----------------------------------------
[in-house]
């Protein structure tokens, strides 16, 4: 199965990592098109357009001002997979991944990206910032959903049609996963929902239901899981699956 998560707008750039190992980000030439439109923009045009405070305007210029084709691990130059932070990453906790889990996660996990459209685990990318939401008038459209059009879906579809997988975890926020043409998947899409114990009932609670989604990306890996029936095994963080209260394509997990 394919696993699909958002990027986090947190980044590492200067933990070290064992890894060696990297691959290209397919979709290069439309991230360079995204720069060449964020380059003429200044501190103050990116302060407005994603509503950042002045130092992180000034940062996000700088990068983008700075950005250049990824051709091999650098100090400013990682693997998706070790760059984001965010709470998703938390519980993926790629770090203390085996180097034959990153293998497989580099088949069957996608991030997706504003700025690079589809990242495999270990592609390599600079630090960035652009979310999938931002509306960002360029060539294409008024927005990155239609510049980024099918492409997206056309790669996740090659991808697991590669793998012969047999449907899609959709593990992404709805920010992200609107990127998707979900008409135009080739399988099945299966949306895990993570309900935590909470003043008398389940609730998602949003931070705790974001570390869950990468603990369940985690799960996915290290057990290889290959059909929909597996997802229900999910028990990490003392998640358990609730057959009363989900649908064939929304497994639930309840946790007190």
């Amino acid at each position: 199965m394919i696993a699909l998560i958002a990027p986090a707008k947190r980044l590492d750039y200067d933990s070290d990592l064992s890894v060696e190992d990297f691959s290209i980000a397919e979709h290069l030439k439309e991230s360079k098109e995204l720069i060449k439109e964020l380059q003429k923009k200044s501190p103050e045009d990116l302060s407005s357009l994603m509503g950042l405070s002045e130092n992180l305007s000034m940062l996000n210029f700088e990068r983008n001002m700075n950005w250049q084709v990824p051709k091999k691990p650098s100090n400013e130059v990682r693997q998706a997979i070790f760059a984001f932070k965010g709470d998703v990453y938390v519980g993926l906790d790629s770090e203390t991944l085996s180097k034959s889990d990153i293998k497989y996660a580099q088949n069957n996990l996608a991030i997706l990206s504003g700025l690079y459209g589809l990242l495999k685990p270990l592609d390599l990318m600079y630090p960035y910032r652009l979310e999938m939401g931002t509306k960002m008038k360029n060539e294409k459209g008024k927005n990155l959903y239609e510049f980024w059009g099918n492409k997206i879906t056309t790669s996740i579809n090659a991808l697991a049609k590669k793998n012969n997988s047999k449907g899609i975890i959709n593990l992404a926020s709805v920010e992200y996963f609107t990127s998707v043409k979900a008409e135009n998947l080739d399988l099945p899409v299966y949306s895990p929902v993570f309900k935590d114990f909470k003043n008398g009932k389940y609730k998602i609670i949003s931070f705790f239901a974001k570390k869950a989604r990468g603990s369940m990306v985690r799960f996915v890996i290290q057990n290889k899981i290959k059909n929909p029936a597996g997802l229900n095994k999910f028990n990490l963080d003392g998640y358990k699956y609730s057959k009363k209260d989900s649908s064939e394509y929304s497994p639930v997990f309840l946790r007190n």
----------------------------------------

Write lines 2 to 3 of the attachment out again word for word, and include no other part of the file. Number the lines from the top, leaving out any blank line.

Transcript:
């Protein structure tokens, strides 16, 4: 199965990592098109357009001002997979991944990206910032959903049609996963929902239901899981699956 998560707008750039190992980000030439439109923009045009405070305007210029084709691990130059932070990453906790889990996660996990459209685990990318939401008038459209059009879906579809997988975890926020043409998947899409114990009932609670989604990306890996029936095994963080209260394509997990 394919696993699909958002990027986090947190980044590492200067933990070290064992890894060696990297691959290209397919979709290069439309991230360079995204720069060449964020380059003429200044501190103050990116302060407005994603509503950042002045130092992180000034940062996000700088990068983008700075950005250049990824051709091999650098100090400013990682693997998706070790760059984001965010709470998703938390519980993926790629770090203390085996180097034959990153293998497989580099088949069957996608991030997706504003700025690079589809990242495999270990592609390599600079630090960035652009979310999938931002509306960002360029060539294409008024927005990155239609510049980024099918492409997206056309790669996740090659991808697991590669793998012969047999449907899609959709593990992404709805920010992200609107990127998707979900008409135009080739399988099945299966949306895990993570309900935590909470003043008398389940609730998602949003931070705790974001570390869950990468603990369940985690799960996915290290057990290889290959059909929909597996997802229900999910028990990490003392998640358990609730057959009363989900649908064939929304497994639930309840946790007190």
């Amino acid at each position: 199965m394919i696993a699909l998560i958002a990027p986090a707008k947190r980044l590492d750039y200067d933990s070290d990592l064992s890894v060696e190992d990297f691959s290209i980000a397919e979709h290069l030439k439309e991230s360079k098109e995204l720069i060449k439109e964020l380059q003429k923009k200044s501190p103050e045009d990116l302060s407005s357009l994603m509503g950042l405070s002045e130092n992180l305007s000034m940062l996000n210029f700088e990068r983008n001002m700075n950005w250049q084709v990824p051709k091999k691990p650098s100090n400013e130059v990682r693997q998706a997979i070790f760059a984001f932070k965010g709470d998703v990453y938390v519980g993926l906790d790629s770090e203390t991944l085996s180097k034959s889990d990153i293998k497989y996660a580099q088949n069957n996990l996608a991030i997706l990206s504003g700025l690079y459209g589809l990242l495999k685990p270990l592609d390599l990318m600079y630090p960035y910032r652009l979310e999938m939401g931002t509306k960002m008038k360029n060539e294409k459209g008024k927005n990155l959903y239609e510049f980024w059009g099918n492409k997206i879906t056309t790669s996740i579809n090659a991808l697991a049609k590669k793998n012969n997988s047999k449907g899609i975890i959709n593990l992404a926020s709805v920010e992200y996963f609107t990127s998707v043409k979900a008409e135009n998947l080739d399988l099945p899409v299966y949306s895990p929902v993570f309900k935590d114990f909470k003043n008398g009932k389940y609730k998602i609670i949003s931070f705790f239901a974001k570390k869950a989604r990468g603990s369940m990306v985690r799960f996915v890996i290290q057990n290889k899981i290959k059909n929909p029936a597996g997802l229900n095994k999910f028990n990490l963080d003392g998640y358990k699956y609730s057959k009363k209260d989900s649908s064939e394509y929304s497994p639930v997990f309840l946790r007190n």